The farm is long gone, as is most of the family, so I returned to a very different rural environment. Still, there are no car alarms blaring at all hours here, no police helicopters carving angry circles through the night sky, and only an occasional siren as the local sheriffs or paramedics respond to an accident on California State Highway One, a serpentine two-lane road as lovely as it is dangerous. Sirens were so numerous in LA that I tuned them out -- up here, that distant wail means something, so I pay attention.

I miss the people I used to work with, of course, and the sense of mission we shared on every job, good or bad, but the industry was (and is) changing fast. Lighting equipment was becoming vastly more complex as I exited stage left, and as the saying goes, old dogs don't like new tricks. More shows were beginning to use the odious moving lights, which are heavier, more awkward, and much more time consuming to rig and wrap than most of our standard soundstage lighting gear.  I spent more time daisy-chaining DMX lines than running power cables, which did not make me happy.***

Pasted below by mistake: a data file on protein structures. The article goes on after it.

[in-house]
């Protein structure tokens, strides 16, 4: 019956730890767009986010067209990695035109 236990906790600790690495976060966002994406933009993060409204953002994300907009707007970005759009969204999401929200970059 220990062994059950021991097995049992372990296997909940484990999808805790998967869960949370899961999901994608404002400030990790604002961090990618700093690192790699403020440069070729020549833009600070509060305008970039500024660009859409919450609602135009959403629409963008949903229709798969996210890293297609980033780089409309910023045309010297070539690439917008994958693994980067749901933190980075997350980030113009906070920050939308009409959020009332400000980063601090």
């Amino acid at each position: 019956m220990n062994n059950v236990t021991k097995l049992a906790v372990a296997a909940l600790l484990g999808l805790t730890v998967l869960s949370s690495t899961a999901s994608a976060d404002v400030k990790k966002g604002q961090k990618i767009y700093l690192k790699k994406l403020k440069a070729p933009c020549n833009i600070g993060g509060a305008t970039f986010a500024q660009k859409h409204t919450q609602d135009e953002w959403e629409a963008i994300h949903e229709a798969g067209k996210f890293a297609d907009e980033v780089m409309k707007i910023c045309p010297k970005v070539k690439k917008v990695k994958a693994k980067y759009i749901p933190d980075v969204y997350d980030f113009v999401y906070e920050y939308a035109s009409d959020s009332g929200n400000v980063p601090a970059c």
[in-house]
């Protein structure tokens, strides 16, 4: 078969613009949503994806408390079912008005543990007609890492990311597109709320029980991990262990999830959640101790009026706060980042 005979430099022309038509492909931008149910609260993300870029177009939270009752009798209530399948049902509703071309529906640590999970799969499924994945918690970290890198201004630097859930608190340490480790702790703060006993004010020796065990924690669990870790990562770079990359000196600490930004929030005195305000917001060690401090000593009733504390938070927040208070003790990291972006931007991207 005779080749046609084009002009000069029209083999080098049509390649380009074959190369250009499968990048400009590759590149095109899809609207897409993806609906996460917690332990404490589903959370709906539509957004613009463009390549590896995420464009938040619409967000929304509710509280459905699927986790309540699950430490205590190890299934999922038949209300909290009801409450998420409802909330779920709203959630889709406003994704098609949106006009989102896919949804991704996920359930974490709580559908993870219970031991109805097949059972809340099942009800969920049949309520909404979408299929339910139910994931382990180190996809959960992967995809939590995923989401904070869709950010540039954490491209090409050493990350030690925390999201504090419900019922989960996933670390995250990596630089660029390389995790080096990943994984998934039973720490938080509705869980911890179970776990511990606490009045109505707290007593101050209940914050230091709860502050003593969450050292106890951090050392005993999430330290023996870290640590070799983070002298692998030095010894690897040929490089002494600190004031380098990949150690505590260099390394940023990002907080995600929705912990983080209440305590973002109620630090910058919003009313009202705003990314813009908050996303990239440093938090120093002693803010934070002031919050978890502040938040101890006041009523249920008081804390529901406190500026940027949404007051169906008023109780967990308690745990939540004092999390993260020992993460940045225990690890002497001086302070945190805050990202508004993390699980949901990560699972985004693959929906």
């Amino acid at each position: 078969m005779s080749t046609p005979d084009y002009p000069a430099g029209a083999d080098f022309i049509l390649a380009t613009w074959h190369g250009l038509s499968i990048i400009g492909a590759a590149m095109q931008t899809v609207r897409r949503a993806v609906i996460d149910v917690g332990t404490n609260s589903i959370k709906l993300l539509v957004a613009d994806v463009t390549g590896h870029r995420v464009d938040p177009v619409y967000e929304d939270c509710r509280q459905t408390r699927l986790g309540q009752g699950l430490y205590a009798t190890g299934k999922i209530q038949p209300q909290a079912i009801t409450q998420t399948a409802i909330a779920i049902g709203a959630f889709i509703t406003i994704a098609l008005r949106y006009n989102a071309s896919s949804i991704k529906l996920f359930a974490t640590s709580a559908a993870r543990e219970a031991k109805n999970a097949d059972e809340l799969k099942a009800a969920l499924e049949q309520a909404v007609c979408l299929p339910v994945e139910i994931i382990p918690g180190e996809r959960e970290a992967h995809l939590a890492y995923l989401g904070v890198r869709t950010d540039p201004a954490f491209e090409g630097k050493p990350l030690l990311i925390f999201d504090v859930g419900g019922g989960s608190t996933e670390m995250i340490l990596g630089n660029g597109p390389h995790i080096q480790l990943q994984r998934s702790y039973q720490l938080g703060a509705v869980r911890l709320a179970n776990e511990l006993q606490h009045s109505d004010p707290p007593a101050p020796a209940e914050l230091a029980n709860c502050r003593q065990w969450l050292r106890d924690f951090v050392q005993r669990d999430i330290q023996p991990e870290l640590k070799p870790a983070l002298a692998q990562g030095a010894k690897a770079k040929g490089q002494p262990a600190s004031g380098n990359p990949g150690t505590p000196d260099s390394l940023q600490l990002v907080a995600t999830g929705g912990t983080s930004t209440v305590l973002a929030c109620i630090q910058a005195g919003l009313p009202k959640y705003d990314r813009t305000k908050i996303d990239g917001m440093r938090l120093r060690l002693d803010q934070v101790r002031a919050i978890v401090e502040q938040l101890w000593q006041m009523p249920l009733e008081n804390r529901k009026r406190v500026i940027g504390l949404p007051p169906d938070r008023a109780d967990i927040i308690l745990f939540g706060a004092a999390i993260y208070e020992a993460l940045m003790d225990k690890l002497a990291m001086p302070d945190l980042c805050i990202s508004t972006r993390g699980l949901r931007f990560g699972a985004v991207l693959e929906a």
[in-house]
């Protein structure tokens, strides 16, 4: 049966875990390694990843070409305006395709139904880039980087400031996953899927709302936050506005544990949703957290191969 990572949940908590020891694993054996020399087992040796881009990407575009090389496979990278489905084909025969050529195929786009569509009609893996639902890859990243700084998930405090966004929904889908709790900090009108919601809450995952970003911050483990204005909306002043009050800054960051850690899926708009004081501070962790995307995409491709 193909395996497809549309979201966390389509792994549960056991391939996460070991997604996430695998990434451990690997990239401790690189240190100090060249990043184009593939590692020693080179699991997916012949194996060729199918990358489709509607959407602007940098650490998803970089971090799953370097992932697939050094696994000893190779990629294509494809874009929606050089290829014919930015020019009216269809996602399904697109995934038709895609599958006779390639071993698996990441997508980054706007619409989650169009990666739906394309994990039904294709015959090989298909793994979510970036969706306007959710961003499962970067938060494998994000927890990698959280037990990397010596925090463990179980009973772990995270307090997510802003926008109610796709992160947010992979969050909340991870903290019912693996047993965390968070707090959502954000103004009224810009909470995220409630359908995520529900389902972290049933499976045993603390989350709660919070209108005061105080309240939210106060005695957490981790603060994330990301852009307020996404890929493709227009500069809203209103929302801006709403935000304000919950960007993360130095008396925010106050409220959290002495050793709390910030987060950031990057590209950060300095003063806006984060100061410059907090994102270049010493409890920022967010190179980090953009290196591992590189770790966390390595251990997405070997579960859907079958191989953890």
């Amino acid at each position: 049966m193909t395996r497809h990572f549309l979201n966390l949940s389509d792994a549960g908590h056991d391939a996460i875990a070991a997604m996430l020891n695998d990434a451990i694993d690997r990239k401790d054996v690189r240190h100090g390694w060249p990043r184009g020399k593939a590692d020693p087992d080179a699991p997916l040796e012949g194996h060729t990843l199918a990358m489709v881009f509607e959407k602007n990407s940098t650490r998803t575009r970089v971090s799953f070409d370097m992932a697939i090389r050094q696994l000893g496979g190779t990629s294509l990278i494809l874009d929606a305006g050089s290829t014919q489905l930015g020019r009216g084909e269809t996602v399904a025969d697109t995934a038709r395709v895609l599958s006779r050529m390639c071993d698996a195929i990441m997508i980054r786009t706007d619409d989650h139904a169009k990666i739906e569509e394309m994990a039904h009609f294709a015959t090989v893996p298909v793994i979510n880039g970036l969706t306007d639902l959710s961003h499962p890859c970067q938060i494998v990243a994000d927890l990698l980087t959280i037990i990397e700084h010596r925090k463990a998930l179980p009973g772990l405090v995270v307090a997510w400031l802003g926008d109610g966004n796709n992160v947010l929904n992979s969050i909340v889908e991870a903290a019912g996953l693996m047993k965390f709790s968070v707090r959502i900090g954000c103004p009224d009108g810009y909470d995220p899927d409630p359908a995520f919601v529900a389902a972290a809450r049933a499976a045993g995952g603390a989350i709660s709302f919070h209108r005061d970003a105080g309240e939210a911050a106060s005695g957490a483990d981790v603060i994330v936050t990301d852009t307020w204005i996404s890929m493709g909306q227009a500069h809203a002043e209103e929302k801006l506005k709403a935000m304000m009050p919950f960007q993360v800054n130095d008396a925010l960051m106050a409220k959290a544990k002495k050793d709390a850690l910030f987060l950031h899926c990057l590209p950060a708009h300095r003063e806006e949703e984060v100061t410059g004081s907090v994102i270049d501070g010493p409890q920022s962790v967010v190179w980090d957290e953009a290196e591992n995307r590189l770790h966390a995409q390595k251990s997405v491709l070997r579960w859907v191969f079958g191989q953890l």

From what my friends in the feature world tell me, life has only gotten harder and more frustrating.  One of the juicers on my commercial crew went on to become a big time rigging gaffer who has done everything from "Terminator" and "Jurassic Park" movies to some of Johnny Depp's multi-hundred million dollar films. He just finished another big project, and as they wrapped the show, had this to say:

"I don't mind working hard: I just hate working stupid."

I knew exactly what he meant -- every industry veteran does -- but asked him to elaborate.